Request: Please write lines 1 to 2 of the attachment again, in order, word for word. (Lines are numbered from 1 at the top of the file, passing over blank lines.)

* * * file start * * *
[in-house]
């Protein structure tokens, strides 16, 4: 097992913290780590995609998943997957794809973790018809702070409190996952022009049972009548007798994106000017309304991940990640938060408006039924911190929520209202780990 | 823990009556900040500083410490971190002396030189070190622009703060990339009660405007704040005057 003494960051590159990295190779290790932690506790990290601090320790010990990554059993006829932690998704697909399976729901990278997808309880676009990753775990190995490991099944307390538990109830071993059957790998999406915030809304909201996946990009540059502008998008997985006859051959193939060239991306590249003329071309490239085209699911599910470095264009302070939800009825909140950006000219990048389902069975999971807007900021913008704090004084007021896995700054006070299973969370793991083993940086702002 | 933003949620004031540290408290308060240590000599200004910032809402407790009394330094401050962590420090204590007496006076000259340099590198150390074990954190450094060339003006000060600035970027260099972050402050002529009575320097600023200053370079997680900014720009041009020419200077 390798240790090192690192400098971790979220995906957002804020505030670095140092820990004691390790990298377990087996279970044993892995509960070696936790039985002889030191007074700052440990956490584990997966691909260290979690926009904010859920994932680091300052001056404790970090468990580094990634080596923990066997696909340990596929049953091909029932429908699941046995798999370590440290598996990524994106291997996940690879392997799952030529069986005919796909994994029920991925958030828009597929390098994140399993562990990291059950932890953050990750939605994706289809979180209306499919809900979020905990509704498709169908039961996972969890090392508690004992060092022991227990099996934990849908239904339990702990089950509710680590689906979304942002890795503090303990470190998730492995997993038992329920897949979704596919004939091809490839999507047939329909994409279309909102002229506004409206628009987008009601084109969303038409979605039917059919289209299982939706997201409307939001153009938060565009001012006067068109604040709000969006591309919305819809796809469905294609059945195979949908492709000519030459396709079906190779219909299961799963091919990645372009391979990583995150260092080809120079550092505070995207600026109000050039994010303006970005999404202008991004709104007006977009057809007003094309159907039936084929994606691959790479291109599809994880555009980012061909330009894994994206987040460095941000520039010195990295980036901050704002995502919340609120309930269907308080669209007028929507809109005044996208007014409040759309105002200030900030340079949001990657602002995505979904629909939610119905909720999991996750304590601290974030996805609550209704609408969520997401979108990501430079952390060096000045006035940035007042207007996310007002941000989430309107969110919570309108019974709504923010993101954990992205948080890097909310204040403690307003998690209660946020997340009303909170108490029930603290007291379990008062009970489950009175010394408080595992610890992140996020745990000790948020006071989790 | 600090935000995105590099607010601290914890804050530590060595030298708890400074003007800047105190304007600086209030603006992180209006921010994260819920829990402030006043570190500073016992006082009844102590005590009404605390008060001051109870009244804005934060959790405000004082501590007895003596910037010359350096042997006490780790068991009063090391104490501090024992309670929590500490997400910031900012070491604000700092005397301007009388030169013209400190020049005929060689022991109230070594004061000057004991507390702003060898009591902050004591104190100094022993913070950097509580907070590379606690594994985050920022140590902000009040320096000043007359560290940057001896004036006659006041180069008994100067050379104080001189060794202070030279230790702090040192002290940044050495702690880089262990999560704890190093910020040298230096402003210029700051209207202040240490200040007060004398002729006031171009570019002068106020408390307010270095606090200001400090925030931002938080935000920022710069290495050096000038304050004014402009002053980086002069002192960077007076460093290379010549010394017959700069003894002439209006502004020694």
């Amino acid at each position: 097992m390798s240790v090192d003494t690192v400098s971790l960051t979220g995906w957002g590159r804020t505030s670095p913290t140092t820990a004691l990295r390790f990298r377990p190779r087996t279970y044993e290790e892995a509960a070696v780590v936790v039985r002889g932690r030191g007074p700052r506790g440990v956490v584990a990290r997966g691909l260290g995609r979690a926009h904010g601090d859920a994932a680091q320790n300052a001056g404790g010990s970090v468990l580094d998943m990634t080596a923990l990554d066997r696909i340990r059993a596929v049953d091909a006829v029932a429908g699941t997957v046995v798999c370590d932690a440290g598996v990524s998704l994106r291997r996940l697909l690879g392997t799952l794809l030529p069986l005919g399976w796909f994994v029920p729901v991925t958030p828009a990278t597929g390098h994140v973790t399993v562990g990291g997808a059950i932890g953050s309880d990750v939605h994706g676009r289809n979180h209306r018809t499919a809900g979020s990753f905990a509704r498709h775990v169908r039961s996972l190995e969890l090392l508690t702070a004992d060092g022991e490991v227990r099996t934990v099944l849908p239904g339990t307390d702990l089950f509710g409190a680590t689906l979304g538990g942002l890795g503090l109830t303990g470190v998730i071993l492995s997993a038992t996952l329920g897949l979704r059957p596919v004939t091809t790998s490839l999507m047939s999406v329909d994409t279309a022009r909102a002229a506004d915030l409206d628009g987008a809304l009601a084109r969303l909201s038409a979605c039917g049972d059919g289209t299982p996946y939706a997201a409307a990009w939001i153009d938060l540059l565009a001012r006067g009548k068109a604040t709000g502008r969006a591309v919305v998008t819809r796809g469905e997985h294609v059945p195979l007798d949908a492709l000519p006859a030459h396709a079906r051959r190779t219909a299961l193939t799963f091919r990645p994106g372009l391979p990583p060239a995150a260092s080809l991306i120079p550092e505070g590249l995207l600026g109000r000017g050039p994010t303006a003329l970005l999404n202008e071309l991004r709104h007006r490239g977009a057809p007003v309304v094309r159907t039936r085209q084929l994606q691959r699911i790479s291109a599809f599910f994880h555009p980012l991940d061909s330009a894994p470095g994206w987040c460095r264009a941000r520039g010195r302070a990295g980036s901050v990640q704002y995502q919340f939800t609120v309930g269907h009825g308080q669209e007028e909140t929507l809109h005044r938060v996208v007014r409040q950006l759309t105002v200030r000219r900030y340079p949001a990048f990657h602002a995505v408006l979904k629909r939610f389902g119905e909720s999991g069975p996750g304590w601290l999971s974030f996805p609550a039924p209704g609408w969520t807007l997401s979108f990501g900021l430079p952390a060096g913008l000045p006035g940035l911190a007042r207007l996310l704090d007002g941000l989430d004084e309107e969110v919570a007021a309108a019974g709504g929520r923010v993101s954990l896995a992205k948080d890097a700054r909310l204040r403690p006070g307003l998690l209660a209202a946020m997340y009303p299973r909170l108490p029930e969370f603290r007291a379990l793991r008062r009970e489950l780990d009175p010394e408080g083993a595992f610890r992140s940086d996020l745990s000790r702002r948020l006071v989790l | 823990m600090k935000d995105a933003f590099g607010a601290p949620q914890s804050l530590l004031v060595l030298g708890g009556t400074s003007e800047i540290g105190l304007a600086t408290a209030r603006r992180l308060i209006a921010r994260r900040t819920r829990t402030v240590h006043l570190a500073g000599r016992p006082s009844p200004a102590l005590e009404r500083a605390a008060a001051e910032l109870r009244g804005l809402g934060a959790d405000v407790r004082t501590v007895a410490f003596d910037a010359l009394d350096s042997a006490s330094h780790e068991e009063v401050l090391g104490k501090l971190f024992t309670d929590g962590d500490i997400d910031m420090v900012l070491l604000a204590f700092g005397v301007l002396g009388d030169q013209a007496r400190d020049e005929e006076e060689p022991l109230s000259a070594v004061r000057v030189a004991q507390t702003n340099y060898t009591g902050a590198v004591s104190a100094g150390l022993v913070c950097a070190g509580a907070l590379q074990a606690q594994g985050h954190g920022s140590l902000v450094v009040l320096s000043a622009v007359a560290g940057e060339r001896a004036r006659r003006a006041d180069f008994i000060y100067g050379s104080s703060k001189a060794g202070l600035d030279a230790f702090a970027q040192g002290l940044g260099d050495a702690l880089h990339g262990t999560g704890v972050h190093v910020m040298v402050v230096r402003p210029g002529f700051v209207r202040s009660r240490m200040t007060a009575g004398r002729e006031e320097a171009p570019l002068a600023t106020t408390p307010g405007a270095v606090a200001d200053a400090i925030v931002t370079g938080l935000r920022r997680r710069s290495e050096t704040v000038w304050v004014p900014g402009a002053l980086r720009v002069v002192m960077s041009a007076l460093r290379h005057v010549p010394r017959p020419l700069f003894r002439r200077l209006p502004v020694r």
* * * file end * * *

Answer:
[in-house]
């Protein structure tokens, strides 16, 4: 097992913290780590995609998943997957794809973790018809702070409190996952022009049972009548007798994106000017309304991940990640938060408006039924911190929520209202780990 | 823990009556900040500083410490971190002396030189070190622009703060990339009660405007704040005057 003494960051590159990295190779290790932690506790990290601090320790010990990554059993006829932690998704697909399976729901990278997808309880676009990753775990190995490991099944307390538990109830071993059957790998999406915030809304909201996946990009540059502008998008997985006859051959193939060239991306590249003329071309490239085209699911599910470095264009302070939800009825909140950006000219990048389902069975999971807007900021913008704090004084007021896995700054006070299973969370793991083993940086702002 | 933003949620004031540290408290308060240590000599200004910032809402407790009394330094401050962590420090204590007496006076000259340099590198150390074990954190450094060339003006000060600035970027260099972050402050002529009575320097600023200053370079997680900014720009041009020419200077 390798240790090192690192400098971790979220995906957002804020505030670095140092820990004691390790990298377990087996279970044993892995509960070696936790039985002889030191007074700052440990956490584990997966691909260290979690926009904010859920994932680091300052001056404790970090468990580094990634080596923990066997696909340990596929049953091909029932429908699941046995798999370590440290598996990524994106291997996940690879392997799952030529069986005919796909994994029920991925958030828009597929390098994140399993562990990291059950932890953050990750939605994706289809979180209306499919809900979020905990509704498709169908039961996972969890090392508690004992060092022991227990099996934990849908239904339990702990089950509710680590689906979304942002890795503090303990470190998730492995997993038992329920897949979704596919004939091809490839999507047939329909994409279309909102002229506004409206628009987008009601084109969303038409979605039917059919289209299982939706997201409307939001153009938060565009001012006067068109604040709000969006591309919305819809796809469905294609059945195979949908492709000519030459396709079906190779219909299961799963091919990645372009391979990583995150260092080809120079550092505070995207600026109000050039994010303006970005999404202008991004709104007006977009057809007003094309159907039936084929994606691959790479291109599809994880555009980012061909330009894994994206987040460095941000520039010195990295980036901050704002995502919340609120309930269907308080669209007028929507809109005044996208007014409040759309105002200030900030340079949001990657602002995505979904629909939610119905909720999991996750304590601290974030996805609550209704609408969520997401979108990501430079952390060096000045006035940035007042207007996310007002941000989430309107969110919570309108019974709504923010993101954990992205948080890097909310204040403690307003998690209660946020997340009303909170108490029930603290007291379990008062009970489950009175010394408080595992610890992140996020745990000790948020006071989790 | 600090935000995105590099607010601290914890804050530590060595030298708890400074003007800047105190304007600086209030603006992180209006921010994260819920829990402030006043570190500073016992006082009844102590005590009404605390008060001051109870009244804005934060959790405000004082501590007895003596910037010359350096042997006490780790068991009063090391104490501090024992309670929590500490997400910031900012070491604000700092005397301007009388030169013209400190020049005929060689022991109230070594004061000057004991507390702003060898009591902050004591104190100094022993913070950097509580907070590379606690594994985050920022140590902000009040320096000043007359560290940057001896004036006659006041180069008994100067050379104080001189060794202070030279230790702090040192002290940044050495702690880089262990999560704890190093910020040298230096402003210029700051209207202040240490200040007060004398002729006031171009570019002068106020408390307010270095606090200001400090925030931002938080935000920022710069290495050096000038304050004014402009002053980086002069002192960077007076460093290379010549010394017959700069003894002439209006502004020694």